Major depressive disorder (MDD) is highly prevalent among substance users, which has significant clinical and public health implications, including poor substance use treatment outcomes. Rates of substance use and depression have been shown to disproportionately affect ethnic minorities in inner-city areas;yet unfortunately, few interventions targeting depression have been developed to meet the specific needs of depressed, minority substance users living in the inner-city. One approach that has been suggested to be useful in this context is behavioral activation (BA), which treats depression by increasing individuals'engagement in pleasant events, and thus increasing positive reinforcement (Jacobson et al., 1996;Lejuez et al., 2001). Daughters and colleagues (2008) have adapted BA to meet the specific needs of inner-city, African American substance users with depression, and in a preliminary pilot study for this treatment [Life Enhancement Treatment for Substance Use (LET'S ACT)], LET'S ACT was associated with a significant reduction in self-reported depressive symptoms and a significant increase in enjoyment and reward value of activities. While preliminary findings for LET'S ACT prove promising, several extensions of the previous study are necessary, including 1) assessment of post-treatment substance use relapse 2) utilization of a contact time-matched control treatment, and 3) the use of a larger sample size to allow for more complex analyses of the mechanisms underlying treatment outcomes. Thus, the current study will address these limitations by comparing LETS ACT to Supportive Counseling (SC) among a sample of 196 low-income substance users with MDD receiving residential substance abuse treatment in inner-city Washington, DC. Depression is prevalent in substance using populations and is associated with poor substance use treatment outcomes, yet few interventions have been developed to treat depression among inner-city, minority illicit drug users. This proposal aims to further develop a behavioral activation treatment for depression specifically for inner-city illicit drug users in residential substance use treatment and examine its effect on substance use treatment dropout and post-treatment relapse.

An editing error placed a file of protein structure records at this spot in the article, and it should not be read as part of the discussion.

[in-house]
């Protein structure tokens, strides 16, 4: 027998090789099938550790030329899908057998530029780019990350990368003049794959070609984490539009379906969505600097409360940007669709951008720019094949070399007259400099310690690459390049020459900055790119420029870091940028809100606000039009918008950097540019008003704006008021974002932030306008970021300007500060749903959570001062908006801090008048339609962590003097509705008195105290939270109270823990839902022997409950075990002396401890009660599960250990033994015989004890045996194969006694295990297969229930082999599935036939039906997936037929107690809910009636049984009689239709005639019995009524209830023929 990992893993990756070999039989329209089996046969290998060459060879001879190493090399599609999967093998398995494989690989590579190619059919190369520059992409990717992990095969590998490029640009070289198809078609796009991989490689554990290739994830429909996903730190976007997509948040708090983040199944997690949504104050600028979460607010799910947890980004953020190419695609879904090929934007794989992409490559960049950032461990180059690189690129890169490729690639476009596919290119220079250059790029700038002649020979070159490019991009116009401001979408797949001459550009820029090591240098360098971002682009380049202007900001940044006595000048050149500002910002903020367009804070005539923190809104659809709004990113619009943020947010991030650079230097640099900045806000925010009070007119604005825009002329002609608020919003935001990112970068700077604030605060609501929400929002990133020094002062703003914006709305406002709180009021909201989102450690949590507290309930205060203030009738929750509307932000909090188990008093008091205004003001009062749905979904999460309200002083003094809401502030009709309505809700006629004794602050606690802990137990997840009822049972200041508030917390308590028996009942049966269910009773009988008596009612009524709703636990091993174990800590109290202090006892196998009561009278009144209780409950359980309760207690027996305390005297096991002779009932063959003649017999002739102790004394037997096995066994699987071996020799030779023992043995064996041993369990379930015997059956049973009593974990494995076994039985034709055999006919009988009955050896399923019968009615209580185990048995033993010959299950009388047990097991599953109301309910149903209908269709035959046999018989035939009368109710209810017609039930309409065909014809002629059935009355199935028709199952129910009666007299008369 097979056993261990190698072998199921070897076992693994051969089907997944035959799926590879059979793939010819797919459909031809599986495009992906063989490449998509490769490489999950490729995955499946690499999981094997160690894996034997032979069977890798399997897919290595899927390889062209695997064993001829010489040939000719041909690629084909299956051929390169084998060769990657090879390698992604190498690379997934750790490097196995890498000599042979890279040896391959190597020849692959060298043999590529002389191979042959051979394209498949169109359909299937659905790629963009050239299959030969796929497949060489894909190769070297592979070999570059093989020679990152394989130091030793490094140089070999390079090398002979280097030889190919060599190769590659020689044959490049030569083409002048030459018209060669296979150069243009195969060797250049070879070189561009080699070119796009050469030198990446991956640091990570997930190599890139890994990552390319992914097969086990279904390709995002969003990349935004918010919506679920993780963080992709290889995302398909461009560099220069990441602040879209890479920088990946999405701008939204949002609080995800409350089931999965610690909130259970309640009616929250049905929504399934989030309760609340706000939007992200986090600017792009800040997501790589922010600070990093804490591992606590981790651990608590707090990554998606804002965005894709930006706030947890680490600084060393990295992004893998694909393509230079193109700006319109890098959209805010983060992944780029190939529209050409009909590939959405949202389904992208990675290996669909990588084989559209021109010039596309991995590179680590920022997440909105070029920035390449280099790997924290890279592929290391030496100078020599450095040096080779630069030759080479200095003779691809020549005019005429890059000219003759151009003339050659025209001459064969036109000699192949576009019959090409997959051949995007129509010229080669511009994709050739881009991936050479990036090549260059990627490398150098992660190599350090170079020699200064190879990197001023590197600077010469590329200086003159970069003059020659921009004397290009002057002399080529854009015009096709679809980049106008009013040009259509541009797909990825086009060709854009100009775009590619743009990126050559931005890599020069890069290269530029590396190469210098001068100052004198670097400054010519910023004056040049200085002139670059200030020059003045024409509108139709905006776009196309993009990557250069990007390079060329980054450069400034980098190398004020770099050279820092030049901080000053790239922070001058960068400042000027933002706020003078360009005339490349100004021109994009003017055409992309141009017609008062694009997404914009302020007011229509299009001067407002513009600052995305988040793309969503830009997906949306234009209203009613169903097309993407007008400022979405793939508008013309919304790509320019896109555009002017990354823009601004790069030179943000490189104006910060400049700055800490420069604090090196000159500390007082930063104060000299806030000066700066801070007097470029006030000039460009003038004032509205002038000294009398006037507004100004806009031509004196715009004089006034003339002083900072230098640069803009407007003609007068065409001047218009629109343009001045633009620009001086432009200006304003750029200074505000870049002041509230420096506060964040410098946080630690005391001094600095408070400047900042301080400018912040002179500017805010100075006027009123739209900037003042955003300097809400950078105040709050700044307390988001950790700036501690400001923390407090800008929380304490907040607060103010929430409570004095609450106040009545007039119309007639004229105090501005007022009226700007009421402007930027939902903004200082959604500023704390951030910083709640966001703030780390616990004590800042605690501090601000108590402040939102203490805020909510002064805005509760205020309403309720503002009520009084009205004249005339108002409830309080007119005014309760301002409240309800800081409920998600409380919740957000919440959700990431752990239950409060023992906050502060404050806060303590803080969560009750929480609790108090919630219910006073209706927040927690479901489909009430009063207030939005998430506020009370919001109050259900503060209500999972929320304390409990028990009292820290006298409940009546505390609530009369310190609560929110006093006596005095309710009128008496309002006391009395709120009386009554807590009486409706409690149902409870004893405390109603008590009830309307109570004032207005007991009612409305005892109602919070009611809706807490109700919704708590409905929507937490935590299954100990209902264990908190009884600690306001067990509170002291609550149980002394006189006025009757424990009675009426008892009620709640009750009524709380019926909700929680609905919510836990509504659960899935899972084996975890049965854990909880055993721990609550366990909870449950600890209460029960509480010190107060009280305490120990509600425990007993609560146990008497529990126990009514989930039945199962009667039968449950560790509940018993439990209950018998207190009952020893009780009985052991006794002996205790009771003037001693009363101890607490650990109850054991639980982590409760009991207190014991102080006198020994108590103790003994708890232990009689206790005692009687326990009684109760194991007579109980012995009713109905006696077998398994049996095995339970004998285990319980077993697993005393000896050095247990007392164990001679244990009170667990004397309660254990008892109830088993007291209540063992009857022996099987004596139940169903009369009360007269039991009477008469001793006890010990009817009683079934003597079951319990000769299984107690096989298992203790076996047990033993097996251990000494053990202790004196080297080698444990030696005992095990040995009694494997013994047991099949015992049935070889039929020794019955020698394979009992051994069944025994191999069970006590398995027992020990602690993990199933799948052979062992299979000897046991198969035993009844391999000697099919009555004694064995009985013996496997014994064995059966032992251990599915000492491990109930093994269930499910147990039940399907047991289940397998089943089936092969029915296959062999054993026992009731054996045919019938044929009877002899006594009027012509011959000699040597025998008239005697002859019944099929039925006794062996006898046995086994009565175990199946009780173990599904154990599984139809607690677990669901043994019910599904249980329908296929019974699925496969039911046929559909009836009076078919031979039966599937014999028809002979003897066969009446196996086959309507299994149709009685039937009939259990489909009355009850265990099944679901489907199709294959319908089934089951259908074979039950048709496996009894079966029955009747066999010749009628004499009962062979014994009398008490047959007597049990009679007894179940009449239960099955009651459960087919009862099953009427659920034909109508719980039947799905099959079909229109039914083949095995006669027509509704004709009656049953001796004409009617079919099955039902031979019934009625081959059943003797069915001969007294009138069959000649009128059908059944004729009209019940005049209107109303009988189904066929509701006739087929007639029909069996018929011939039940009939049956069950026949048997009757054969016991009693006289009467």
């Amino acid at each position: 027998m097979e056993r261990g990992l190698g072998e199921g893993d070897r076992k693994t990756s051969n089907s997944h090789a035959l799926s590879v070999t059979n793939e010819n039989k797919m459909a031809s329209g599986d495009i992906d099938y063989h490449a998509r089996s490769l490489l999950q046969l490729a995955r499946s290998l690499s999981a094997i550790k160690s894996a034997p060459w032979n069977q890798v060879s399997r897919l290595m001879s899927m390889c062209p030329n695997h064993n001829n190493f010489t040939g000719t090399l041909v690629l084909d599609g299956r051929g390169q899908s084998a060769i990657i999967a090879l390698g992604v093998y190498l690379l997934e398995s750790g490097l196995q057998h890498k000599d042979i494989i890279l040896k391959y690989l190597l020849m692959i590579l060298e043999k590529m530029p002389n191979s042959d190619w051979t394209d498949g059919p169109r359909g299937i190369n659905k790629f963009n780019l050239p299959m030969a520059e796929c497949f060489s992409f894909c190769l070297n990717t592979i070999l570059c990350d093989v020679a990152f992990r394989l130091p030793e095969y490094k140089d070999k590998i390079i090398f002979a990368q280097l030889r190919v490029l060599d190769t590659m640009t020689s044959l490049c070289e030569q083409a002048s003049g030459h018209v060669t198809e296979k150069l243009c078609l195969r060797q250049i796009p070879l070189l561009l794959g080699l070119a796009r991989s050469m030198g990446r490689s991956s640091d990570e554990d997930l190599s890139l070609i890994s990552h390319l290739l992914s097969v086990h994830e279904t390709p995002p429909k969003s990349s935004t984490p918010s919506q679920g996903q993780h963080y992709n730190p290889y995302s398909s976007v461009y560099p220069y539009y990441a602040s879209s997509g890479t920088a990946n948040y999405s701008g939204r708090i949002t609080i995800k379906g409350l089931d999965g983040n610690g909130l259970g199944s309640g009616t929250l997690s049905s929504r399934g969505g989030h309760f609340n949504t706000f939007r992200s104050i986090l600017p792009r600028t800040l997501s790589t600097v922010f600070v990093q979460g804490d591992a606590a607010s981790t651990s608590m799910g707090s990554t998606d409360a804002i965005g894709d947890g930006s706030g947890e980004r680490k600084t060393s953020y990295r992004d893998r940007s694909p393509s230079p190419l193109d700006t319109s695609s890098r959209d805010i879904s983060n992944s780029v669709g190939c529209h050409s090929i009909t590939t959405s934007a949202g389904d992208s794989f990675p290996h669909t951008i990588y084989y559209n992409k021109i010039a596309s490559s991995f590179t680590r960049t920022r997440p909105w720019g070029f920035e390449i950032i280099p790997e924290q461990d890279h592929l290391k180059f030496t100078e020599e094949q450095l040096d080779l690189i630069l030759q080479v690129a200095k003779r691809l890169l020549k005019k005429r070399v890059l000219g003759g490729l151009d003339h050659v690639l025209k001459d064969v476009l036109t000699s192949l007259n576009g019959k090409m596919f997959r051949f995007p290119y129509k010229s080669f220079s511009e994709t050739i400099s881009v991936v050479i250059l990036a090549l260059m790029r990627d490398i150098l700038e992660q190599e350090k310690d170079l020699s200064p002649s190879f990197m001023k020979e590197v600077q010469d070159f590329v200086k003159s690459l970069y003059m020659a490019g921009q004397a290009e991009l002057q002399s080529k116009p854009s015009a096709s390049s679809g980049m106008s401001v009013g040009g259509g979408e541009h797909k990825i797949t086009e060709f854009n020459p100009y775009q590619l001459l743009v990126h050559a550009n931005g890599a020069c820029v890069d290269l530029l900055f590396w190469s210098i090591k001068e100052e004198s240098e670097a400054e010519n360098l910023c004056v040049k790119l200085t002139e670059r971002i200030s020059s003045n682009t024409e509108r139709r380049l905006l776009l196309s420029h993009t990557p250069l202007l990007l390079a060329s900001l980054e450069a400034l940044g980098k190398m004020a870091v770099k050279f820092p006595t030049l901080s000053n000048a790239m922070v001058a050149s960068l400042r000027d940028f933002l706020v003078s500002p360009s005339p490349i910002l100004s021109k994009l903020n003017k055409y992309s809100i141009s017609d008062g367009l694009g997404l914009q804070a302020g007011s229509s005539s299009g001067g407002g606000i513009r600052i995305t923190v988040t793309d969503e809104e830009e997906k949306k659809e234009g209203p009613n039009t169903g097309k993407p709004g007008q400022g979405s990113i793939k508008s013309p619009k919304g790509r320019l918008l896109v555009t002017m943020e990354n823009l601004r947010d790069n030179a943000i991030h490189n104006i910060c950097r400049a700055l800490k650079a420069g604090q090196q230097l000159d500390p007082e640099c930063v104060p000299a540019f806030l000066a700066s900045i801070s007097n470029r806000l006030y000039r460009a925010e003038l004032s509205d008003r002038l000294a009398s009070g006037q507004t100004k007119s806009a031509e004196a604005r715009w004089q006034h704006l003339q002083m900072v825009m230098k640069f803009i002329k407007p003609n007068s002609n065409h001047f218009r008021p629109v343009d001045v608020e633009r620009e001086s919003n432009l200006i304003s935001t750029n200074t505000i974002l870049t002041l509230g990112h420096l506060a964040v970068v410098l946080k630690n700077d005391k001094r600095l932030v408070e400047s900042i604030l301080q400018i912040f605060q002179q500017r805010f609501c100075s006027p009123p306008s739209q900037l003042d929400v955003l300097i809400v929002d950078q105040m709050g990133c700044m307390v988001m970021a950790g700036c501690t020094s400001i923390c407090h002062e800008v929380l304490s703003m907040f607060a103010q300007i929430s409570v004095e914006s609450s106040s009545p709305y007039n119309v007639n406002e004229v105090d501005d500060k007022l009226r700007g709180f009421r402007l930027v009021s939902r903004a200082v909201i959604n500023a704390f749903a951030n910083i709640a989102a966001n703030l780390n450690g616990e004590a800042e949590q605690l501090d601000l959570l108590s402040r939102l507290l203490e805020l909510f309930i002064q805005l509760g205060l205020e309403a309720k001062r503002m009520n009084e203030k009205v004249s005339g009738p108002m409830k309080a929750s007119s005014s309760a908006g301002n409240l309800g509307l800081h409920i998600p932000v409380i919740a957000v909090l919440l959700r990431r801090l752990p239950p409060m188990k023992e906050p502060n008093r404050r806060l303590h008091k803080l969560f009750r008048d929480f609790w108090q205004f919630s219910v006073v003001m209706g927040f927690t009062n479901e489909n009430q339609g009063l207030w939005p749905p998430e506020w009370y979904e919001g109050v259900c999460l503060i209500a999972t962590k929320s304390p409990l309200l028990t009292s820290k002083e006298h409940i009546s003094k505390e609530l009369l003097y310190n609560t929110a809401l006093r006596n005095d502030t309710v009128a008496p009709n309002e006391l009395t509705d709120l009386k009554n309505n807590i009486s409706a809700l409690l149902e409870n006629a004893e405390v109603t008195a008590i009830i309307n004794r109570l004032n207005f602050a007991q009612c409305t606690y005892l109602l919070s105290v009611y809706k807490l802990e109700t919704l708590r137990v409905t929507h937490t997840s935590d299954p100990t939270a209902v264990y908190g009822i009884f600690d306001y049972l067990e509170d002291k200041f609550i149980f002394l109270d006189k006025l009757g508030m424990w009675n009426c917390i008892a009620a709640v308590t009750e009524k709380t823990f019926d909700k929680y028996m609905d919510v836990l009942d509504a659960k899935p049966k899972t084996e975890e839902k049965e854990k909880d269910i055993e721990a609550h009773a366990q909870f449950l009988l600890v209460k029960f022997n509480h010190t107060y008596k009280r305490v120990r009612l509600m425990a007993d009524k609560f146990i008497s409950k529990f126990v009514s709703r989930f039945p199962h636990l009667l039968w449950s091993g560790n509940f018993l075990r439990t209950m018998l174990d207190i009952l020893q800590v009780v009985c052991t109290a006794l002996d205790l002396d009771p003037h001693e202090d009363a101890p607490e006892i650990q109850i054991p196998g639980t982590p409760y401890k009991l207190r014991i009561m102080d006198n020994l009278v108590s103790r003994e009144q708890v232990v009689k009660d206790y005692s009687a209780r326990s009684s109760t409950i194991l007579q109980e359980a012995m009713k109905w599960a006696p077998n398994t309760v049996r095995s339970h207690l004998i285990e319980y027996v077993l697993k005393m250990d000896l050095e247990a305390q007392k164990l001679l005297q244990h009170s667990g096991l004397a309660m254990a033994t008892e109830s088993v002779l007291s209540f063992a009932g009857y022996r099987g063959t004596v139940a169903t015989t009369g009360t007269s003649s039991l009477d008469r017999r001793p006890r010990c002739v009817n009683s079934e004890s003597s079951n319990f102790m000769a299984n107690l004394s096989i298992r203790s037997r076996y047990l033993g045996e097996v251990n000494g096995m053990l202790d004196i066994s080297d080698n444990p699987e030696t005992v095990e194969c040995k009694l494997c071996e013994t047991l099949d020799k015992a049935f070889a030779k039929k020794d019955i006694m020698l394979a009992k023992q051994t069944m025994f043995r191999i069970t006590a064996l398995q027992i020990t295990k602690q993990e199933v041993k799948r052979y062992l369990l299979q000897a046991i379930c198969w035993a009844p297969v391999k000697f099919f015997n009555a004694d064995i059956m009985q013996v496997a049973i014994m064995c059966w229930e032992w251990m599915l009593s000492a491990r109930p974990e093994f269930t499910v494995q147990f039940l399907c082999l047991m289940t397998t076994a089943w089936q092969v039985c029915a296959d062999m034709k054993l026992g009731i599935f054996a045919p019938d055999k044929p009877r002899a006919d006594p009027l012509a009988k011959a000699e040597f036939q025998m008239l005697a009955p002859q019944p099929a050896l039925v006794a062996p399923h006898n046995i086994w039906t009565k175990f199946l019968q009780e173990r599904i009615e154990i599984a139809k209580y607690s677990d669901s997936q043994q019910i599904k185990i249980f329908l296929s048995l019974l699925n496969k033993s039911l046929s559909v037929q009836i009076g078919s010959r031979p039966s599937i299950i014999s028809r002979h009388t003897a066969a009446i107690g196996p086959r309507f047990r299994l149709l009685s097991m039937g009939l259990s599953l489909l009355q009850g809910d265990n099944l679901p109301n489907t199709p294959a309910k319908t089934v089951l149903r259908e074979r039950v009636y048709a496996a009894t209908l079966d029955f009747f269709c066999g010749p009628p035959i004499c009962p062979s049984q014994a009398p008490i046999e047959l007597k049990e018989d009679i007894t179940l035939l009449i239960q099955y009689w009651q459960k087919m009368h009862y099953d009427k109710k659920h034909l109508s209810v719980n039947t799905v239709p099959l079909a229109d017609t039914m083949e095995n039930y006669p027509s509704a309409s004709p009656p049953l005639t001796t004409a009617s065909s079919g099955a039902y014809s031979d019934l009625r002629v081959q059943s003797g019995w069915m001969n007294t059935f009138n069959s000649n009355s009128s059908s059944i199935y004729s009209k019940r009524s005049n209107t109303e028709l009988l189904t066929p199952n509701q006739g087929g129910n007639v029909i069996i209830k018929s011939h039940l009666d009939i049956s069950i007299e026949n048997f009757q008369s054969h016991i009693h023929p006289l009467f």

Agency
National Institute of Health (NIH)
Institute
National Institute on Drug Abuse (NIDA)
Type
Predoctoral Individual National Research Service Award (F31)
Project #
5F31DA026679-03
Application #
8240704
Study Section
Special Emphasis Panel (ZRG1-F12B-S (20))
Program Officer
Chambers, Jessica Campbell
Project Start
2010-04-15
Project End
2012-06-30
Budget Start
2012-04-15
Budget End
2012-06-30
Support Year
3
Fiscal Year
2012
Total Cost
$21,465
Indirect Cost
Name
University of Maryland College Park
Department
Psychology
Type
Schools of Arts and Sciences
DUNS #
790934285
City
College Park
State
MD
Country
United States
Zip Code
20742
Magidson, Jessica F; Listhaus, Alyson R; Seitz-Brown, C J et al. (2013) Rumination Mediates the Relationship Between Distress Tolerance and Depressive Symptoms Among Substance Users. Cognit Ther Res 37:456-465
Magidson, Jessica F; Liu, Shang-Min; Lejuez, C W et al. (2012) Comparison of the course of substance use disorders among individuals with and without generalized anxiety disorder in a nationally representative sample. J Psychiatr Res 46:659-66
Magidson, Jessica F; Gorka, Stephanie M; MacPherson, Laura et al. (2011) Examining the effect of the Life Enhancement Treatment for Substance Use (LETS ACT) on residential substance abuse treatment retention. Addict Behav 36:615-23